An eager and idealistic young attorney defends an Alcatraz prisoner accused of murdering a fellow inmate. The extenuating circumstances: his client had just spent over three years in solitary confinement.
A wealthy woman is murdered in her beach house. The husband is allegedly knocked out first. He inherits all her inherited wealth. He has a female corporate lawyer, criminal prosecutor 4 years ago, represent him in court. Guilty?
A political thriller about Laine Hanson, a Senator who is nominated to become Vice President following the death of the previous office holder. During the confirmation process, Laine is the victim of a vicious attack on her personal life in which stories of sexual deviancy are spread. She is torn as to whether she should fight back, or stick to her high principles and refuse to comment on the allegations.Written by
Director Rod Lurie said he first offered the role of President Jackson Evans to Paul Newman, and then to Gregory Peck. Newman, then in semi-retirement, declined, as did Peck, claiming he was "too damn old" for the role. In response, Lurie re-wrote President Evans' character to be younger, and then cast Jeff Bridges. See more »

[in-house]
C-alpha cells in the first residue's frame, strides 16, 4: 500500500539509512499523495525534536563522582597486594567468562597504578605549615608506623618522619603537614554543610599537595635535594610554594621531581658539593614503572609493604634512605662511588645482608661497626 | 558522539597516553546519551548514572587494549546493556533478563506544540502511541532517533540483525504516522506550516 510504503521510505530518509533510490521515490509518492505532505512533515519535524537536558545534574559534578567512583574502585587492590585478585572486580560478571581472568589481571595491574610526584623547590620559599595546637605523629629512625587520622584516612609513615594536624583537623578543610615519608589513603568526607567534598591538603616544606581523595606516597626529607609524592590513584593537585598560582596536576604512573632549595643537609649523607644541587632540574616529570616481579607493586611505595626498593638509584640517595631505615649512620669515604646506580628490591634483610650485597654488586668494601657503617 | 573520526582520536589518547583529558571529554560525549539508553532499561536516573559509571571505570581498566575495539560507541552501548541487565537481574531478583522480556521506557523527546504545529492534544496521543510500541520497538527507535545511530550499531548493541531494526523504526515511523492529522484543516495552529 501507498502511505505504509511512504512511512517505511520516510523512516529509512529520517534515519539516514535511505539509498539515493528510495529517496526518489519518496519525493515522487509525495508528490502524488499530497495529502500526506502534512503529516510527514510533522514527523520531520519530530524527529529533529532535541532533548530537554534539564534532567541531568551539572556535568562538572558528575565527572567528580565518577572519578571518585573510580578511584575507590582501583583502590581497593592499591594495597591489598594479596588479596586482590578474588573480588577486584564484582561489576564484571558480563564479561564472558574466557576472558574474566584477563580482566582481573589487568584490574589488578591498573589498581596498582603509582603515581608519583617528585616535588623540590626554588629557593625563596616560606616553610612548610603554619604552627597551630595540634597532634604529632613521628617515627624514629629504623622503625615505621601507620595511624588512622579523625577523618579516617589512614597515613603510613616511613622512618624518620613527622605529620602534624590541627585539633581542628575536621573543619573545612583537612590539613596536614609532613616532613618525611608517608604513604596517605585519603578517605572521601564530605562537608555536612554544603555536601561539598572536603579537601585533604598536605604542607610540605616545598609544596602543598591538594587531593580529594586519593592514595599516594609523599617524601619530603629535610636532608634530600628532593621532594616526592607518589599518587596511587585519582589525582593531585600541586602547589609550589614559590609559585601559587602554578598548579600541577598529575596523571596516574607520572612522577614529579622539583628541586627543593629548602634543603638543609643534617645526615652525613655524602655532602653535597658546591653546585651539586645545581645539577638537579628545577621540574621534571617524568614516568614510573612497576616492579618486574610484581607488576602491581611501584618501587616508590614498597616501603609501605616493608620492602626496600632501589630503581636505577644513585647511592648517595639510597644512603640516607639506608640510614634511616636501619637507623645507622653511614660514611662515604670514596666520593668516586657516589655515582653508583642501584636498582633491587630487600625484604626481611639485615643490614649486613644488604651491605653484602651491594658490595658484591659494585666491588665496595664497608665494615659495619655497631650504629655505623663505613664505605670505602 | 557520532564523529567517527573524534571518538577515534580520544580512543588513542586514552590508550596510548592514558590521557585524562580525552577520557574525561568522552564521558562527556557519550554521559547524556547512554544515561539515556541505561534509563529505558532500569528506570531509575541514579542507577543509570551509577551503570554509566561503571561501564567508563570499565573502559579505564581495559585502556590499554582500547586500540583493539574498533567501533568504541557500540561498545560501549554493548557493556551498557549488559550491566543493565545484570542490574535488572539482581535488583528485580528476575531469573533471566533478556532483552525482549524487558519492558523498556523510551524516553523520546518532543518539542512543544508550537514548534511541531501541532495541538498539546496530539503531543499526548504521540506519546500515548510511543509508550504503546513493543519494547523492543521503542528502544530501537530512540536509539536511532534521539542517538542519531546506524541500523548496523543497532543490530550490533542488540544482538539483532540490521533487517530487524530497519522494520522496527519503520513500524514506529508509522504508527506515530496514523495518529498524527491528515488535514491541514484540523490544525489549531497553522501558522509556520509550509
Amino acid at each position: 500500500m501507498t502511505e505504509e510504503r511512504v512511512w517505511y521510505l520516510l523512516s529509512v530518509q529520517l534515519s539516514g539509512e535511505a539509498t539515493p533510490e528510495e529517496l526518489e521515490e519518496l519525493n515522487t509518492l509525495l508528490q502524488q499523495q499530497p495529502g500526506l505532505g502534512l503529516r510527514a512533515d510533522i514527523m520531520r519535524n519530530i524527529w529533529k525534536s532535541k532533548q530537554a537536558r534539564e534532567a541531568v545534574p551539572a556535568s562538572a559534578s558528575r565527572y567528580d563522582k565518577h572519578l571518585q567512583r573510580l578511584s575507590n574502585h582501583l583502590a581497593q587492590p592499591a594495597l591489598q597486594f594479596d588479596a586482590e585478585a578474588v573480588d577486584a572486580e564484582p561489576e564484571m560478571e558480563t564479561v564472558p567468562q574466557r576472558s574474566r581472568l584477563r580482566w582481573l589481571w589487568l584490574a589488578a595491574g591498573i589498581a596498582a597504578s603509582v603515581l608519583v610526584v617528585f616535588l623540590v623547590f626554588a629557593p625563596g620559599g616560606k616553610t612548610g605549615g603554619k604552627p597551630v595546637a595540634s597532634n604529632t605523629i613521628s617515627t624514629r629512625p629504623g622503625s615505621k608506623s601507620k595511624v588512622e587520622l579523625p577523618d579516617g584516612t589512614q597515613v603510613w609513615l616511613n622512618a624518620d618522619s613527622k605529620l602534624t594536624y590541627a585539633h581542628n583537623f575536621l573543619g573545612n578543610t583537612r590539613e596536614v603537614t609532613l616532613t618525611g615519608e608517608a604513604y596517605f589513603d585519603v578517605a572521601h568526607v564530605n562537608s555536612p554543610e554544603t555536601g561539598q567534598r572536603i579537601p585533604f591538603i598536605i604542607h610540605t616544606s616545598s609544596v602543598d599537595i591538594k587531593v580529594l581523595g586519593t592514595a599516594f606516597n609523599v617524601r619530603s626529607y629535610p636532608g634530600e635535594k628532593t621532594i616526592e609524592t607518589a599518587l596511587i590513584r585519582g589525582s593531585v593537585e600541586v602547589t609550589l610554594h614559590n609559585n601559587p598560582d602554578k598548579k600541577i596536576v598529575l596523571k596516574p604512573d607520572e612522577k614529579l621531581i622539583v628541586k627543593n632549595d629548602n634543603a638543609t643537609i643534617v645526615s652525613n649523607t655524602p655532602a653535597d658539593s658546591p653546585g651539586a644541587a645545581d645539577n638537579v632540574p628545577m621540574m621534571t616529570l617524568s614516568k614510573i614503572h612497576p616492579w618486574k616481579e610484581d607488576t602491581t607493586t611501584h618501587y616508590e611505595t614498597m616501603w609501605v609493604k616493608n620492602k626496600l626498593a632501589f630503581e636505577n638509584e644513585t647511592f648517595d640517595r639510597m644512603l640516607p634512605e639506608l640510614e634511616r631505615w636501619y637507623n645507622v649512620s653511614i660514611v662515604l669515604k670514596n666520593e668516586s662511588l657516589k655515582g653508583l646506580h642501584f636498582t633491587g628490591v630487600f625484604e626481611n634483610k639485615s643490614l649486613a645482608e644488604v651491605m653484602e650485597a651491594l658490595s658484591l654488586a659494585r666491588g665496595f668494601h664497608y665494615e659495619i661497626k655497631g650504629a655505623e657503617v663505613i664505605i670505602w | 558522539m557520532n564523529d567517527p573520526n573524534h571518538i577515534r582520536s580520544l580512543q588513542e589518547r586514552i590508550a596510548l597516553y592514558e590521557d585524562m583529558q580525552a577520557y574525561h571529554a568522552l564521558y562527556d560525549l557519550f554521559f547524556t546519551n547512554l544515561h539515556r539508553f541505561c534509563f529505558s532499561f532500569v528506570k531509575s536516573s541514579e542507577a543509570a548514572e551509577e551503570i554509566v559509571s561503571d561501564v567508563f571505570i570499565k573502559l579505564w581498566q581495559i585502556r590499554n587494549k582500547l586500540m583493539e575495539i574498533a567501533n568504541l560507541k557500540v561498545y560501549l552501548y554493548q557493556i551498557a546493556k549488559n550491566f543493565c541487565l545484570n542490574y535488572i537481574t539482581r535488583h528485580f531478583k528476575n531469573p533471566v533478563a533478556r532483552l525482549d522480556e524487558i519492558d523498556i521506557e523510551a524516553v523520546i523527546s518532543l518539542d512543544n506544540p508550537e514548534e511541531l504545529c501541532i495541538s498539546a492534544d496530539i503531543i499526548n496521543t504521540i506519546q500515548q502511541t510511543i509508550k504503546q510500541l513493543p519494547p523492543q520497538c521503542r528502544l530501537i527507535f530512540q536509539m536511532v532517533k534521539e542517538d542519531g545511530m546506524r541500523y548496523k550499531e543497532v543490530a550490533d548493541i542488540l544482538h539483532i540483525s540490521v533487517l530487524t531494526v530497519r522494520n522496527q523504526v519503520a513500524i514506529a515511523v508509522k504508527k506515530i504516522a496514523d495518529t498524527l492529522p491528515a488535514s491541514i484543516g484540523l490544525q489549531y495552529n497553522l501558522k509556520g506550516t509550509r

In the final speech that President Evans gives, you can clearly see a mic boom operator and his boom as the camera pans to the left to view the audience. See more »
Well, I bet you've been getting a lot of Churchills. Probably Mandela. Some DeGaulles. But I'd have to go with Anwar Sadat.
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Excellent drama that threatens to undermine itself in its final ten minutes but never actually does. Joan Allen is fantastic in her first lead role as a woman chosen to take over for the late Vice-President and is thrown for a loop when a story surfaces that she once participated in a gang-bang in college that someone happened to photograph. Refusing to play the dirty games some politicians play, she offers no comment on the issue, maintaining that her private life is not for public scrutiny. The Conservative zealot assigned to lead her Vice-Presidency appropriation (Gary Oldman) believes otherwise. Compelling drama, with a first-rate script and strong direction. Ignore the slightly overdone final speech by Bridges; Allen gives the film its meaning and sums it all up beautifully right before he gets around to speaking.
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